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Climate change reduces the nutritional value of food crops

   Faculty of Science

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  Dr Rachael Symonds, Dr F Perez de Heredia, Dr Richard Webster, Dr Abdulmannan Fadel, Dr K E Lane  No more applications being accepted  Competition Funded PhD Project (Students Worldwide)

About the Project

Increasing atmospheric CO2 concentrations and increasing temperatures are causing physiological responses in crops, which lead to them having reduced protein and micronutrient contents. This research aims to quantify these nutritional changes and directly investigate the consequences to human health.

Climate change is well established as a major threat to global food security. Worldwide temperatures are expected to continue increasing, along with an increase in CO2, within the next 30 years. Heat stress, particularly heat shock and high night-time temperatures are already a major cause of global crop yield reduction. The effects of elevated temperatures on crop growth and yield in current atmospheric levels of CO2 are well known. What is less well understood is what happens to crop yield and especially nutritional quality during heat stress and with the higher CO2 levels predicted for 20-30 years' time. Elevated CO2 (eCO2) increases yields in many crop plants, but it also changes their phytochemical and nutritional content by changing how plants photosynthesise. Although this seems like a positive consequence in a world with an ever-growing population, eCO2 can have a counterproductive action. eCO2 leads to increased carbon assimilation and carbohydrate storage in the plant structures. This results in a lower nitrogen-to-carbon (N:C) ratio affecting crop nutritional quality through altered synthesis of different nutrients (e.g., amino acids, vitamins), phytochemicals (e.g., polyphenols) or matrix components (e.g., non-digestible components – aka dietary fibre) required for adequate nutrition in humans and animals. Additionally, variations in food composition can have a direct impact on nutrient bioavailability and utilization within the body and as a result, we may need to consume higher amounts of vegetables to maintain the required nutrient and phytochemical intakes.

This research will incorporate a novel cross disciplinary approach that combines plant physiology, biochemistry, and human nutrition to investigate the nutritional quality of these stressed plants from quantification of the changes to the quality of the leaves, yield, and photosynthetic performance, to how these components can be digested by the human body, using a novel artificial digestion system. We will also investigate how climate induced changes to plant nutritional quality affect our cells using an animal free, cell culture model. We will develop a system to model climate change-derived stress conditions for vegetable crops widely grown in the UK (e.g., spinach, rocket, kale), coupled with in vitro model of mammalian digestion, absorption, and metabolic function. Plants will be grown under combined eCO2 and temperature stress conditions at levels predicted to occur in the UK in the next 20-30 years. Phytochemicals, macronutrients, micronutrients, along with the bioavailability and absorption rates of biomolecules of interest present will be analysed in the enzymatically digested crops, using intestinal cells in vitro, co-cultured with preadipocytes, adipocytes, and immune cells, to study the metabolic and physiological impact of the crops. Developing a system to model the physiological impact of crop composition in response to different environmental conditions will help to determine the best conditions and mitigations for optimising crop yields qualitatively and quantitatively.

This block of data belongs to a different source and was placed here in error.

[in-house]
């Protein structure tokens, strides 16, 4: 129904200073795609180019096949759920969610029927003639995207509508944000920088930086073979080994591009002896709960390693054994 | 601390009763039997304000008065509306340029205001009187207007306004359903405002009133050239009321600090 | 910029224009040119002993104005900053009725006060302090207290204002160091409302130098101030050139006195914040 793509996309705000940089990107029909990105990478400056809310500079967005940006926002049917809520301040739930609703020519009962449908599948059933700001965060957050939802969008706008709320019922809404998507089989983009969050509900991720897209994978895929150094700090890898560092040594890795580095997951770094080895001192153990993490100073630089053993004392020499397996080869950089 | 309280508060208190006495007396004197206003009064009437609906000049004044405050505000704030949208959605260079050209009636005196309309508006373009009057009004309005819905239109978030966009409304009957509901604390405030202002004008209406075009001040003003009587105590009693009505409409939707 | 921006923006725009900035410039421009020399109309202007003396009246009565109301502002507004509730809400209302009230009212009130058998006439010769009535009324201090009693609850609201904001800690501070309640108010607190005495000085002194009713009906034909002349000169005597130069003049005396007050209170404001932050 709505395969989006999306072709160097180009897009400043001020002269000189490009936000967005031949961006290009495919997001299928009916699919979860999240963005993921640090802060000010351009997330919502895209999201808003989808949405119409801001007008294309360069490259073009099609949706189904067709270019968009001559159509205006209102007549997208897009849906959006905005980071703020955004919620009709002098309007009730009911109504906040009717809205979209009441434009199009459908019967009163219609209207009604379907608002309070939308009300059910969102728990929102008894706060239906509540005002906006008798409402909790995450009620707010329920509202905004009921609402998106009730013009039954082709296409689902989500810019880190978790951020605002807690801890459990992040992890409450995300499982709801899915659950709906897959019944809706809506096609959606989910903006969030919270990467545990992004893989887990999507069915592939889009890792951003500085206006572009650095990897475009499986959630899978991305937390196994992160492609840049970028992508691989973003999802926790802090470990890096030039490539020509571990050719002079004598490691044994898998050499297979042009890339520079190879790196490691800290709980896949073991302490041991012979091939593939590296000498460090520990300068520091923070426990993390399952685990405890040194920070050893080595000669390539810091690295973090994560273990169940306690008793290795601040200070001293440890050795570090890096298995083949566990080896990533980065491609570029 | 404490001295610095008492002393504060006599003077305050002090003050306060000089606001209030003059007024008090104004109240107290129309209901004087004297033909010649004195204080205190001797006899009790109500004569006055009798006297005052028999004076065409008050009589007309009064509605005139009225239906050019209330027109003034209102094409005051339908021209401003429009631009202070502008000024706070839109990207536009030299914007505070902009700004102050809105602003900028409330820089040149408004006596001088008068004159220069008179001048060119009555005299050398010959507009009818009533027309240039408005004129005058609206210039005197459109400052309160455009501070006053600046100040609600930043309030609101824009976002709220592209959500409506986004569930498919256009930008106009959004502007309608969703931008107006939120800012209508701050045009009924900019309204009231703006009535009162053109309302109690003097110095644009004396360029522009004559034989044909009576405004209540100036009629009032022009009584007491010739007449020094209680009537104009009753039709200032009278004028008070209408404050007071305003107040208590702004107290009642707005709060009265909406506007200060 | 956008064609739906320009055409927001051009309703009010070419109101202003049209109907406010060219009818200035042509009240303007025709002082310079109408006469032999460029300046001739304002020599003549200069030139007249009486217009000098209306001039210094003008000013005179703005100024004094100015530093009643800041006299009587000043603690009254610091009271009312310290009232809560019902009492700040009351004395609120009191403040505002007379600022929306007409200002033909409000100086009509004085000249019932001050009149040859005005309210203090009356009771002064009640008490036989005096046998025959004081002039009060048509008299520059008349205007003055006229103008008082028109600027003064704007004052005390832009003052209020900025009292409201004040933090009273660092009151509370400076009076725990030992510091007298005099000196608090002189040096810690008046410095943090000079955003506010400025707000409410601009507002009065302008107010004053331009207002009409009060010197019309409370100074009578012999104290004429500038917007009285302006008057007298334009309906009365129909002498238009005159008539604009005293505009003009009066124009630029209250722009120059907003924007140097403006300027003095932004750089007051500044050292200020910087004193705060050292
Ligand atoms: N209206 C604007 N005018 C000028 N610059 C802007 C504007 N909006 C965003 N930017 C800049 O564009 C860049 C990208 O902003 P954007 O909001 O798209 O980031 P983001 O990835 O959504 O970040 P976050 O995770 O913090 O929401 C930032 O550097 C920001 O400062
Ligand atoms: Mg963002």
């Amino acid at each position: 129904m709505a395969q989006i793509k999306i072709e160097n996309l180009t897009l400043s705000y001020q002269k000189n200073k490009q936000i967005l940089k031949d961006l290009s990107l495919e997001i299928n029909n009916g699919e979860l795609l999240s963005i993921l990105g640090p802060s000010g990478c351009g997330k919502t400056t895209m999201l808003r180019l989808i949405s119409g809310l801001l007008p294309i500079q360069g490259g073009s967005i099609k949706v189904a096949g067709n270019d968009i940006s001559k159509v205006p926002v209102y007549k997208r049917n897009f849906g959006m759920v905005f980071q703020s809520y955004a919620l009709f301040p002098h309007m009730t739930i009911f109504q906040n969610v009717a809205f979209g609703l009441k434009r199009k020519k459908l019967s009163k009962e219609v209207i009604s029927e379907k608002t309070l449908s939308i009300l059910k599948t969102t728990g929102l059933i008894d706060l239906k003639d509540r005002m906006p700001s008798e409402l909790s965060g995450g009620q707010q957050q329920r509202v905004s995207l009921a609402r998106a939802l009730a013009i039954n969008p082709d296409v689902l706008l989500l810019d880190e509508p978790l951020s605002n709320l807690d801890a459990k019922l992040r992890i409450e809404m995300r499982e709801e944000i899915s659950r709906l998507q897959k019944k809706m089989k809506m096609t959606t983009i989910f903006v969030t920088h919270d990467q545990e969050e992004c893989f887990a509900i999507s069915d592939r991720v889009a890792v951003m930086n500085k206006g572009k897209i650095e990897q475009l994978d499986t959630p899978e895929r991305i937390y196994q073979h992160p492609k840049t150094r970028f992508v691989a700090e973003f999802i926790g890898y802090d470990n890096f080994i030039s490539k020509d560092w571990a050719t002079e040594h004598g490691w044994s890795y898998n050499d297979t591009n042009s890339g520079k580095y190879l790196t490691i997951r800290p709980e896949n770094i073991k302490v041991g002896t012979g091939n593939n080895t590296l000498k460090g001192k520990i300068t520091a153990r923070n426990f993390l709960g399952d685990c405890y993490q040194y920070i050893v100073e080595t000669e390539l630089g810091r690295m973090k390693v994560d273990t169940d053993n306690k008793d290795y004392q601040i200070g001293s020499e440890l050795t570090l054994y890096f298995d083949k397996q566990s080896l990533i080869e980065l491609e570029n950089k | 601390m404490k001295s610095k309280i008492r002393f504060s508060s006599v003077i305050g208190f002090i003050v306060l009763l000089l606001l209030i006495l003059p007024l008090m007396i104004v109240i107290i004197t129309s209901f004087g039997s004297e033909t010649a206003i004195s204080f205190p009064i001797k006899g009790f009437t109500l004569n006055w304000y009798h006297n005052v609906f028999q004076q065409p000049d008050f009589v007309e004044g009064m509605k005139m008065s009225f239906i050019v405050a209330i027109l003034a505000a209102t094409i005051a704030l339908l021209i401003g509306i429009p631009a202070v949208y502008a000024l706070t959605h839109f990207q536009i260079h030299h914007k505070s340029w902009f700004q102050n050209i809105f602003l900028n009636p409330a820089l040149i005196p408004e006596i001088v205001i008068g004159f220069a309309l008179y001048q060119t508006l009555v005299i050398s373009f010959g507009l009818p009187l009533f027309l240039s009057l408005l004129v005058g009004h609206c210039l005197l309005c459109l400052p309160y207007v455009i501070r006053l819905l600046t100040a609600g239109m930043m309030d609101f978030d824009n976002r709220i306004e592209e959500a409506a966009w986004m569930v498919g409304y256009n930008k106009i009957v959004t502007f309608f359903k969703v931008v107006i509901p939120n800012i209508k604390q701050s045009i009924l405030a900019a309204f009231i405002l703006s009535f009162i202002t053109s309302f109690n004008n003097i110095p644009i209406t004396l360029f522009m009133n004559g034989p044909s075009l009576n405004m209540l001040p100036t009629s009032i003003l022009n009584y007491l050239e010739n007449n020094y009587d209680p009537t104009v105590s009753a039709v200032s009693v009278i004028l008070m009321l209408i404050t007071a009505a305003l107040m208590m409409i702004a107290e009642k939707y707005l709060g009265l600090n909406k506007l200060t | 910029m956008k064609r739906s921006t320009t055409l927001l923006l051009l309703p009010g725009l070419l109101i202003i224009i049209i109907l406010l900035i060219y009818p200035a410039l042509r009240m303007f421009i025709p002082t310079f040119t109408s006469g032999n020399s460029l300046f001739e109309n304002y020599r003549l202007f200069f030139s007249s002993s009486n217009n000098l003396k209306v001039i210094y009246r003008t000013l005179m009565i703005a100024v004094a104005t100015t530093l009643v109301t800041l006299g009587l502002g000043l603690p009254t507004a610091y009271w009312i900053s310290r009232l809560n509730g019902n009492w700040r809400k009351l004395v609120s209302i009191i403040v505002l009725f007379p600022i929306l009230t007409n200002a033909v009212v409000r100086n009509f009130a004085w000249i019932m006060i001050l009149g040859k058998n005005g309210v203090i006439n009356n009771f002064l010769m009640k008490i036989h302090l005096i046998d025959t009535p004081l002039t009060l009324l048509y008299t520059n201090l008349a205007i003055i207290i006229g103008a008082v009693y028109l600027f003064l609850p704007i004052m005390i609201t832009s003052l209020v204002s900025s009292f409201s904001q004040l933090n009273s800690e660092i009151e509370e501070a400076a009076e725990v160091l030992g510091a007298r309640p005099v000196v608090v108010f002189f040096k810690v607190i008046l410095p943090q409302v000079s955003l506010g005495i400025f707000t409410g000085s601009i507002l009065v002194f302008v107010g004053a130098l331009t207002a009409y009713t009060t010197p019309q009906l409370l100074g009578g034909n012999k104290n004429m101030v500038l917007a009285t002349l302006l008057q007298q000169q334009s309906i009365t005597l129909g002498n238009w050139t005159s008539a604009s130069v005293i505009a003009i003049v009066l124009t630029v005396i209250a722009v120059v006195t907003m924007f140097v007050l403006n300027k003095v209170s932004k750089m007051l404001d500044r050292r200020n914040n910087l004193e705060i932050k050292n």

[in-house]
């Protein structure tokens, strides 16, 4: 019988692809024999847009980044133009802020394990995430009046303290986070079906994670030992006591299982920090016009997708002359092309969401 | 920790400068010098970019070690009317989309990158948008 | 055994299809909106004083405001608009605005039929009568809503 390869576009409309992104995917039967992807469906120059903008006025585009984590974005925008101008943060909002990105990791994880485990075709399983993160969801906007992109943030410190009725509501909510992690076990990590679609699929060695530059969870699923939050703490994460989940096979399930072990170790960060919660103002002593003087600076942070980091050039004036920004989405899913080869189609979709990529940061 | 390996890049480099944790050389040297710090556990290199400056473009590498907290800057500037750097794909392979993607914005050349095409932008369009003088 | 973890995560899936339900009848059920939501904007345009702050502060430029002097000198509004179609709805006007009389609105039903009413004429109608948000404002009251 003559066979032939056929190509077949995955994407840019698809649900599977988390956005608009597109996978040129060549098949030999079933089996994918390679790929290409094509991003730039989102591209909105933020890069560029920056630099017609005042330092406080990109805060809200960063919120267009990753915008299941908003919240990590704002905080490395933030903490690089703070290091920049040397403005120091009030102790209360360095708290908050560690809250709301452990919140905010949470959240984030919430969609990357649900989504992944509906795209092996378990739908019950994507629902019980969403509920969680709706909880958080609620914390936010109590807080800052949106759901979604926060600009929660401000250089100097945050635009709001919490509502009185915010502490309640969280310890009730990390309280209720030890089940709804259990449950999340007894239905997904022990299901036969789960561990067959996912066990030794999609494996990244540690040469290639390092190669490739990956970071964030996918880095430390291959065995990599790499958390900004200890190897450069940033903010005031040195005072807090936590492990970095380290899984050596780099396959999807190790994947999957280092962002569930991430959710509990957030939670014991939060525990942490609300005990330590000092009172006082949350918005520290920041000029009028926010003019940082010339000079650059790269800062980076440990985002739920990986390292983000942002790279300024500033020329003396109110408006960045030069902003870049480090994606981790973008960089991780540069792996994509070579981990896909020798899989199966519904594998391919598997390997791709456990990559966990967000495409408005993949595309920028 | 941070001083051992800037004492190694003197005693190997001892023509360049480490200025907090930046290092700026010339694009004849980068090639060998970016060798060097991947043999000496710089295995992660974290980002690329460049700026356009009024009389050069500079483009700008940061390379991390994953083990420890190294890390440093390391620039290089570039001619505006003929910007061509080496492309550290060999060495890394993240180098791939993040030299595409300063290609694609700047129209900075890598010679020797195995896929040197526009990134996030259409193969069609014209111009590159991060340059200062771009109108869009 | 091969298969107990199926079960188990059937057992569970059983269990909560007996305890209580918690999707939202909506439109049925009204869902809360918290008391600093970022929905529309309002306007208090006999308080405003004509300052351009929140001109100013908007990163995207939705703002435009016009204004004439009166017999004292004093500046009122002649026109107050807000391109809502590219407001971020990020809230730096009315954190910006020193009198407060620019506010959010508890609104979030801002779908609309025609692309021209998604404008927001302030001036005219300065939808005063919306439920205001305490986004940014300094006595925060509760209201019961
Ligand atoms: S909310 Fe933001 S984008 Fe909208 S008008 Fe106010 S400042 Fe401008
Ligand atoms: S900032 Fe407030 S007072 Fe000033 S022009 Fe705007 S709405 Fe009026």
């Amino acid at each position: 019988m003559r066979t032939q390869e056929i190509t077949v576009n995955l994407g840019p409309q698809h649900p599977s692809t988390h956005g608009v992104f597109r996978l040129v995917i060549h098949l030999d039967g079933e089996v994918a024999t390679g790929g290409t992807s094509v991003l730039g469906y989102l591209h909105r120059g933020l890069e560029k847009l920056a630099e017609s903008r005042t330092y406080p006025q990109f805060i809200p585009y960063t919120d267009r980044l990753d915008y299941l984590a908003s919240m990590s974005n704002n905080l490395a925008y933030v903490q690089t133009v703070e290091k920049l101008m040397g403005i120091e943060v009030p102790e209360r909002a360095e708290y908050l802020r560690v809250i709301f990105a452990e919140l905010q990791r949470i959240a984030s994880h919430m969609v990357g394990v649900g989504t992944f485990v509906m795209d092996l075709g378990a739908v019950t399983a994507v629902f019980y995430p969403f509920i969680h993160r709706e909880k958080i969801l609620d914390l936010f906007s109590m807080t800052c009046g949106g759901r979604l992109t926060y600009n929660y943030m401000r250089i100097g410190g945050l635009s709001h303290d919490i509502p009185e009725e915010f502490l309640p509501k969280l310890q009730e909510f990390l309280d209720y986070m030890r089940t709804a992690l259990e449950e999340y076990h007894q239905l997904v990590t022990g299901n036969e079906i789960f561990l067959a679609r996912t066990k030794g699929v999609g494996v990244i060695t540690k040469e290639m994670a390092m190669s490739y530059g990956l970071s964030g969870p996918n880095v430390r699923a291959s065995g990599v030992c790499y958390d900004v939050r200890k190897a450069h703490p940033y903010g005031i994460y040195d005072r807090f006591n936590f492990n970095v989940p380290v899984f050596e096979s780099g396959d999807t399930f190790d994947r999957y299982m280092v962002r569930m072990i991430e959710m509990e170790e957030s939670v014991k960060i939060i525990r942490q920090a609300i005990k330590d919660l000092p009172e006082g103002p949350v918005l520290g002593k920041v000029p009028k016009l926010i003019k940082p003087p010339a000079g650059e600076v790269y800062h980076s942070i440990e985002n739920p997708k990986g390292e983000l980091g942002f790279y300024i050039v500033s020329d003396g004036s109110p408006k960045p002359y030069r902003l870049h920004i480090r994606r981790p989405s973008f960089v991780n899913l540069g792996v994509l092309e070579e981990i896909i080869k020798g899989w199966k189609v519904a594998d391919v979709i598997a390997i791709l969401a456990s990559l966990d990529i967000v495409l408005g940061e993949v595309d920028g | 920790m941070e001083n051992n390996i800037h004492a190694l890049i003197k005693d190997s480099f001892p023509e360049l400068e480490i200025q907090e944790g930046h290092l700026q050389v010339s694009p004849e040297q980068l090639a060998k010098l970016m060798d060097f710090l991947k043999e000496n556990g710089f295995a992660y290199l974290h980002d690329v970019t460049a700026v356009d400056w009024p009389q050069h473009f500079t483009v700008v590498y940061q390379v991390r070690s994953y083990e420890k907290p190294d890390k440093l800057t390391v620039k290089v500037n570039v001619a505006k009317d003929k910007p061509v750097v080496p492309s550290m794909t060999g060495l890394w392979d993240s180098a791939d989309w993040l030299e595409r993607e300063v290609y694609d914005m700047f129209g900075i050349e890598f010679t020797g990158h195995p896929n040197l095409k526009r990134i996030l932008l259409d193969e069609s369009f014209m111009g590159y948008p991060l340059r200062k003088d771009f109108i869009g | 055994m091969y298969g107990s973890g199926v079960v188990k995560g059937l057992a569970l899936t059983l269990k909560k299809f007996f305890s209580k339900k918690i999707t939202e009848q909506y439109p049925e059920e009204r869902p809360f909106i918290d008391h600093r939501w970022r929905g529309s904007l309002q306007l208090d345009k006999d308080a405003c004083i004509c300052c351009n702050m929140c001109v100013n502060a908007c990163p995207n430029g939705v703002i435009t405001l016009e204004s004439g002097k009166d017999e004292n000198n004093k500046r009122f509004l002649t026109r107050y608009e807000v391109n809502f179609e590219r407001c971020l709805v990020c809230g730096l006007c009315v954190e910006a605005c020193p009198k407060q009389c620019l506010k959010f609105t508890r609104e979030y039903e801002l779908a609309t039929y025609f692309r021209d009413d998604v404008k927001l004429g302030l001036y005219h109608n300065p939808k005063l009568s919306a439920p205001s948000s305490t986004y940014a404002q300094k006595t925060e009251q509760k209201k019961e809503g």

The PhD student will join our flourishing School of Biological & Environmental Sciences, at Liverpool John Moores University and work under the supervisory team of Dr Rachael Symonds, Dr Fatima Perez De Heredia Benedicte and Dr Richard Webster (BES) and Dr Katie Lane and Fadel Abdulmannan (SES). The PhD research will involve a cross disciplinary approach to identifying the effects of climate change on our diet.

In addition to holding a masters or strong first degree in Biological or Nutritional Sciences or equivalent field, the ideal applicant will be able to demonstrate significant interest in and prior experience of biology, plant sciences, human physiology /nutrition. A good working knowledge of statistical analysis, strong organisational skills and the ability to work both independently and collaboratively with a team would be advantageous. Full training in plant growth analysis, enzymatic digestion, cell culture techniques, advanced statistical analysis and appropriate research methodologies will be provided by the supervisory team and through our Doctoral Academy.

Funding Notes

The selected applicant will be entered for the 2023/24 LJMU VC PhD Studentship competition. If successful, the applicant will start in February 2024 and will receive three years funding covering tuition fees, UKRI-standard student stipend and research support. The VC PhD Studentship competition is open to both UK and International students, and applications from candidates from under-represented ethnic minority backgrounds are encouraged. Please see the VC PhD Studentship Website for further funding and eligibility details.


For an informal discussion or to enquire about this opportunity please email Dr Rachael Symonds for more information.
To apply, please email a CV and covering letter detailing your suitability for the project and contact details of two referees to Dr Rachael Symonds
Applicants must be available for interview in early July.
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